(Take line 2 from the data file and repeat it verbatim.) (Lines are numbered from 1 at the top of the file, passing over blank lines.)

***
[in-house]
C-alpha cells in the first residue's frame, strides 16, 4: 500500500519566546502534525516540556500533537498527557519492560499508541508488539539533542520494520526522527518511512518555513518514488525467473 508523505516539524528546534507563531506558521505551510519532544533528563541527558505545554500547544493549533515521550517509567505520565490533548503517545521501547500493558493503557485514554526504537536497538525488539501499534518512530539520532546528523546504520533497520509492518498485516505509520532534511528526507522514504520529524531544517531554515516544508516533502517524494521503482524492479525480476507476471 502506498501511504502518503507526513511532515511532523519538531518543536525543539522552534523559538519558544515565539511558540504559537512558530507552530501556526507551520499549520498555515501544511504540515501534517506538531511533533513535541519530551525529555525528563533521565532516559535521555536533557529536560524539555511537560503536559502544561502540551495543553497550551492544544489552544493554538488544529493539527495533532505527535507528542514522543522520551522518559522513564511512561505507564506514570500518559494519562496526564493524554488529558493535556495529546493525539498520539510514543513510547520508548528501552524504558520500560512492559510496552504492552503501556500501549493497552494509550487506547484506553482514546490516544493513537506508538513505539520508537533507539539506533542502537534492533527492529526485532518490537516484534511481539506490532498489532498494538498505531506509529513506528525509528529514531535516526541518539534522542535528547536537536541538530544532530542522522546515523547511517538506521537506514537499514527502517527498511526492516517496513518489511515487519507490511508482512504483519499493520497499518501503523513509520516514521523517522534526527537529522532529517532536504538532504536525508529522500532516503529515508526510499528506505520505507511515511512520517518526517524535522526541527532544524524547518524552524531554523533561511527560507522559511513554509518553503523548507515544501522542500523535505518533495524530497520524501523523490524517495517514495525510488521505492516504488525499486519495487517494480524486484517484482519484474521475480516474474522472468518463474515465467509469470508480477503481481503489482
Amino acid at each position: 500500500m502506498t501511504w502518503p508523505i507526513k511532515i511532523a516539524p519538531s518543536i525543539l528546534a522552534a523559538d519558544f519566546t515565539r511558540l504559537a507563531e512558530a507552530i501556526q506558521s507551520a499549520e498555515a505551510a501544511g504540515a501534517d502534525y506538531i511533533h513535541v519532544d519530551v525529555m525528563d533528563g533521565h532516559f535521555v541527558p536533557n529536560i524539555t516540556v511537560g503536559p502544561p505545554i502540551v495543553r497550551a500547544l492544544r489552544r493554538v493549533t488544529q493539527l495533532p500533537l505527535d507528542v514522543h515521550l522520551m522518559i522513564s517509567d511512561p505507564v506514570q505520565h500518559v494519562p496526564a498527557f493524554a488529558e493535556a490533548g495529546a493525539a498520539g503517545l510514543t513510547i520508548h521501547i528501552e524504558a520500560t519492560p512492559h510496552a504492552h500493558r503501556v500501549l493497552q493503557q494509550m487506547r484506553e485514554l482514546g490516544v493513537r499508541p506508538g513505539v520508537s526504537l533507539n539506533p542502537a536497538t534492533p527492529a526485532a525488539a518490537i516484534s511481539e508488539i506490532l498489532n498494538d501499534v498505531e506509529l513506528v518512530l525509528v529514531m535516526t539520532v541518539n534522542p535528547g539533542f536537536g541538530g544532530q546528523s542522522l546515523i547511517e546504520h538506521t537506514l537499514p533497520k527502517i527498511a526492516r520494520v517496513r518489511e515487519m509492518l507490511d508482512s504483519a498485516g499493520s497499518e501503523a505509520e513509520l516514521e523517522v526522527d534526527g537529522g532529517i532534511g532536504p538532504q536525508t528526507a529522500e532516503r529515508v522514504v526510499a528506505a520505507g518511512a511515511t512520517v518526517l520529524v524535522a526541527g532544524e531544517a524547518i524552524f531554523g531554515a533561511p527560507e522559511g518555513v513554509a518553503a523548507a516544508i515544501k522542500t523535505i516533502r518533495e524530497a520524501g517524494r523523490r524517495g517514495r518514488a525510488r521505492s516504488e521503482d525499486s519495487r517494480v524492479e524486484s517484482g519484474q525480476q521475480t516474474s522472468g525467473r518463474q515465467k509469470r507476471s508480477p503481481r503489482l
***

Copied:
C-alpha cells in the first residue's frame, strides 16, 4: 500500500519566546502534525516540556500533537498527557519492560499508541508488539539533542520494520526522527518511512518555513518514488525467473 508523505516539524528546534507563531506558521505551510519532544533528563541527558505545554500547544493549533515521550517509567505520565490533548503517545521501547500493558493503557485514554526504537536497538525488539501499534518512530539520532546528523546504520533497520509492518498485516505509520532534511528526507522514504520529524531544517531554515516544508516533502517524494521503482524492479525480476507476471 502506498501511504502518503507526513511532515511532523519538531518543536525543539522552534523559538519558544515565539511558540504559537512558530507552530501556526507551520499549520498555515501544511504540515501534517506538531511533533513535541519530551525529555525528563533521565532516559535521555536533557529536560524539555511537560503536559502544561502540551495543553497550551492544544489552544493554538488544529493539527495533532505527535507528542514522543522520551522518559522513564511512561505507564506514570500518559494519562496526564493524554488529558493535556495529546493525539498520539510514543513510547520508548528501552524504558520500560512492559510496552504492552503501556500501549493497552494509550487506547484506553482514546490516544493513537506508538513505539520508537533507539539506533542502537534492533527492529526485532518490537516484534511481539506490532498489532498494538498505531506509529513506528525509528529514531535516526541518539534522542535528547536537536541538530544532530542522522546515523547511517538506521537506514537499514527502517527498511526492516517496513518489511515487519507490511508482512504483519499493520497499518501503523513509520516514521523517522534526527537529522532529517532536504538532504536525508529522500532516503529515508526510499528506505520505507511515511512520517518526517524535522526541527532544524524547518524552524531554523533561511527560507522559511513554509518553503523548507515544501522542500523535505518533495524530497520524501523523490524517495517514495525510488521505492516504488525499486519495487517494480524486484517484482519484474521475480516474474522472468518463474515465467509469470508480477503481481503489482